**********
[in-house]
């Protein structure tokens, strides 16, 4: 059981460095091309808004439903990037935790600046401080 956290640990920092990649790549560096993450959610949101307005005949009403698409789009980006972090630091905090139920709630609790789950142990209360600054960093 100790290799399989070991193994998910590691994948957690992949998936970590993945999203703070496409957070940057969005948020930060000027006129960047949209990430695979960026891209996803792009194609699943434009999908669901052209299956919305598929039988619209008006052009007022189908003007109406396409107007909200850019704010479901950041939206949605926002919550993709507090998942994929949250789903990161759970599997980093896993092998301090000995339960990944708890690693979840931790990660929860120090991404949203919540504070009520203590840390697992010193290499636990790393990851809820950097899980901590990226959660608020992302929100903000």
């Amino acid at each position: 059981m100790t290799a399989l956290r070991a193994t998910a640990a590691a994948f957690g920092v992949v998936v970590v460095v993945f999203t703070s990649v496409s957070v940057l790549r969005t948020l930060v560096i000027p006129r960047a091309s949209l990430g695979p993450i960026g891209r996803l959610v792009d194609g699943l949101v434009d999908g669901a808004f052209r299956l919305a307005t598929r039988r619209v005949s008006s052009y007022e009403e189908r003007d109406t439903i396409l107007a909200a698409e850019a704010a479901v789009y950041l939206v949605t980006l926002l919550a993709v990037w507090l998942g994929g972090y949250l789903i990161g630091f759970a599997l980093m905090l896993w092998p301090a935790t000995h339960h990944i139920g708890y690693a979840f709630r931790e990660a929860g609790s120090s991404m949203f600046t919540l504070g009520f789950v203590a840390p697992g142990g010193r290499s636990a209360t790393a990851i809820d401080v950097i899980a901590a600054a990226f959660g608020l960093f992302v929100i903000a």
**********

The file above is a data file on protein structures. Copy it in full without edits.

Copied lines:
[in-house]
């Protein structure tokens, strides 16, 4: 059981460095091309808004439903990037935790600046401080 956290640990920092990649790549560096993450959610949101307005005949009403698409789009980006972090630091905090139920709630609790789950142990209360600054960093 100790290799399989070991193994998910590691994948957690992949998936970590993945999203703070496409957070940057969005948020930060000027006129960047949209990430695979960026891209996803792009194609699943434009999908669901052209299956919305598929039988619209008006052009007022189908003007109406396409107007909200850019704010479901950041939206949605926002919550993709507090998942994929949250789903990161759970599997980093896993092998301090000995339960990944708890690693979840931790990660929860120090991404949203919540504070009520203590840390697992010193290499636990790393990851809820950097899980901590990226959660608020992302929100903000």
């Amino acid at each position: 059981m100790t290799a399989l956290r070991a193994t998910a640990a590691a994948f957690g920092v992949v998936v970590v460095v993945f999203t703070s990649v496409s957070v940057l790549r969005t948020l930060v560096i000027p006129r960047a091309s949209l990430g695979p993450i960026g891209r996803l959610v792009d194609g699943l949101v434009d999908g669901a808004f052209r299956l919305a307005t598929r039988r619209v005949s008006s052009y007022e009403e189908r003007d109406t439903i396409l107007a909200a698409e850019a704010a479901v789009y950041l939206v949605t980006l926002l919550a993709v990037w507090l998942g994929g972090y949250l789903i990161g630091f759970a599997l980093m905090l896993w092998p301090a935790t000995h339960h990944i139920g708890y690693a979840f709630r931790e990660a929860g609790s120090s991404m949203f600046t919540l504070g009520f789950v203590a840390p697992g142990g010193r290499s636990a209360t790393a990851i809820d401080v950097i899980a901590a600054a990226f959660g608020l960093f992302v929100i903000a």